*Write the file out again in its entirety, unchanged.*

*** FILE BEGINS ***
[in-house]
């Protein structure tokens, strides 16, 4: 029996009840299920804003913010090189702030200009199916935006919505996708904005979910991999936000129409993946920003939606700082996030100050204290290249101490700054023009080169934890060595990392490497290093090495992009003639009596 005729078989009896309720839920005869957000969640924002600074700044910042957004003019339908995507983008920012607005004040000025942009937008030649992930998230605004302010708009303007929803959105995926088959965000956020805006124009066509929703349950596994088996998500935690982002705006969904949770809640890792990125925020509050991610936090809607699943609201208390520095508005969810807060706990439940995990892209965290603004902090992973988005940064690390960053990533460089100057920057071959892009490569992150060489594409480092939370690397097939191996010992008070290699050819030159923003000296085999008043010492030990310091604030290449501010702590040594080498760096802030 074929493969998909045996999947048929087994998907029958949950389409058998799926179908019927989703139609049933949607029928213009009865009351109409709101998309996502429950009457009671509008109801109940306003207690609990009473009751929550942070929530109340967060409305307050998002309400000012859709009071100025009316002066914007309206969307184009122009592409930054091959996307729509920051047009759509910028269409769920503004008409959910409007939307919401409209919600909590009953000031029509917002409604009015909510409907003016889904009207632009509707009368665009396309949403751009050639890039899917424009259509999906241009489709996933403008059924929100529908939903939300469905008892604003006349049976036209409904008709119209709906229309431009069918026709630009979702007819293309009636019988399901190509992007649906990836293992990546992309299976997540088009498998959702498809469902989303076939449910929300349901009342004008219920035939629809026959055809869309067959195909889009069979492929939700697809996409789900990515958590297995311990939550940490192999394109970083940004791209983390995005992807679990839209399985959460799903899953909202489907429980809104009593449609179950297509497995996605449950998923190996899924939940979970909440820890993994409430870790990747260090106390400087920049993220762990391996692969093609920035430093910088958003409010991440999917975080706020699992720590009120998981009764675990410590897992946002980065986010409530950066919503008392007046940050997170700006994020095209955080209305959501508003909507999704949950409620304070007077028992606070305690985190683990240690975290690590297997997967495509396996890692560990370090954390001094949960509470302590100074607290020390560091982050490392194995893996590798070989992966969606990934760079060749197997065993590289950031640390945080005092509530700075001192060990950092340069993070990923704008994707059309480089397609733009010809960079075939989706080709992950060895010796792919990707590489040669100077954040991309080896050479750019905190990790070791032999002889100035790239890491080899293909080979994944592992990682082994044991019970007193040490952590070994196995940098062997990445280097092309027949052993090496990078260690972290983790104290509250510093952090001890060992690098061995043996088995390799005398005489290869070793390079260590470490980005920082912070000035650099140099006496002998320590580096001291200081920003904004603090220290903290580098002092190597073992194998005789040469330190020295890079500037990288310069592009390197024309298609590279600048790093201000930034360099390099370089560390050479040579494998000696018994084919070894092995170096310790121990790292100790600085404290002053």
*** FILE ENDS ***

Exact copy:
[in-house]
């Protein structure tokens, strides 16, 4: 029996009840299920804003913010090189702030200009199916935006919505996708904005979910991999936000129409993946920003939606700082996030100050204290290249101490700054023009080169934890060595990392490497290093090495992009003639009596 005729078989009896309720839920005869957000969640924002600074700044910042957004003019339908995507983008920012607005004040000025942009937008030649992930998230605004302010708009303007929803959105995926088959965000956020805006124009066509929703349950596994088996998500935690982002705006969904949770809640890792990125925020509050991610936090809607699943609201208390520095508005969810807060706990439940995990892209965290603004902090992973988005940064690390960053990533460089100057920057071959892009490569992150060489594409480092939370690397097939191996010992008070290699050819030159923003000296085999008043010492030990310091604030290449501010702590040594080498760096802030 074929493969998909045996999947048929087994998907029958949950389409058998799926179908019927989703139609049933949607029928213009009865009351109409709101998309996502429950009457009671509008109801109940306003207690609990009473009751929550942070929530109340967060409305307050998002309400000012859709009071100025009316002066914007309206969307184009122009592409930054091959996307729509920051047009759509910028269409769920503004008409959910409007939307919401409209919600909590009953000031029509917002409604009015909510409907003016889904009207632009509707009368665009396309949403751009050639890039899917424009259509999906241009489709996933403008059924929100529908939903939300469905008892604003006349049976036209409904008709119209709906229309431009069918026709630009979702007819293309009636019988399901190509992007649906990836293992990546992309299976997540088009498998959702498809469902989303076939449910929300349901009342004008219920035939629809026959055809869309067959195909889009069979492929939700697809996409789900990515958590297995311990939550940490192999394109970083940004791209983390995005992807679990839209399985959460799903899953909202489907429980809104009593449609179950297509497995996605449950998923190996899924939940979970909440820890993994409430870790990747260090106390400087920049993220762990391996692969093609920035430093910088958003409010991440999917975080706020699992720590009120998981009764675990410590897992946002980065986010409530950066919503008392007046940050997170700006994020095209955080209305959501508003909507999704949950409620304070007077028992606070305690985190683990240690975290690590297997997967495509396996890692560990370090954390001094949960509470302590100074607290020390560091982050490392194995893996590798070989992966969606990934760079060749197997065993590289950031640390945080005092509530700075001192060990950092340069993070990923704008994707059309480089397609733009010809960079075939989706080709992950060895010796792919990707590489040669100077954040991309080896050479750019905190990790070791032999002889100035790239890491080899293909080979994944592992990682082994044991019970007193040490952590070994196995940098062997990445280097092309027949052993090496990078260690972290983790104290509250510093952090001890060992690098061995043996088995390799005398005489290869070793390079260590470490980005920082912070000035650099140099006496002998320590580096001291200081920003904004603090220290903290580098002092190597073992194998005789040469330190020295890079500037990288310069592009390197024309298609590279600048790093201000930034360099390099370089560390050479040579494998000696018994084919070894092995170096310790121990790292100790600085404290002053």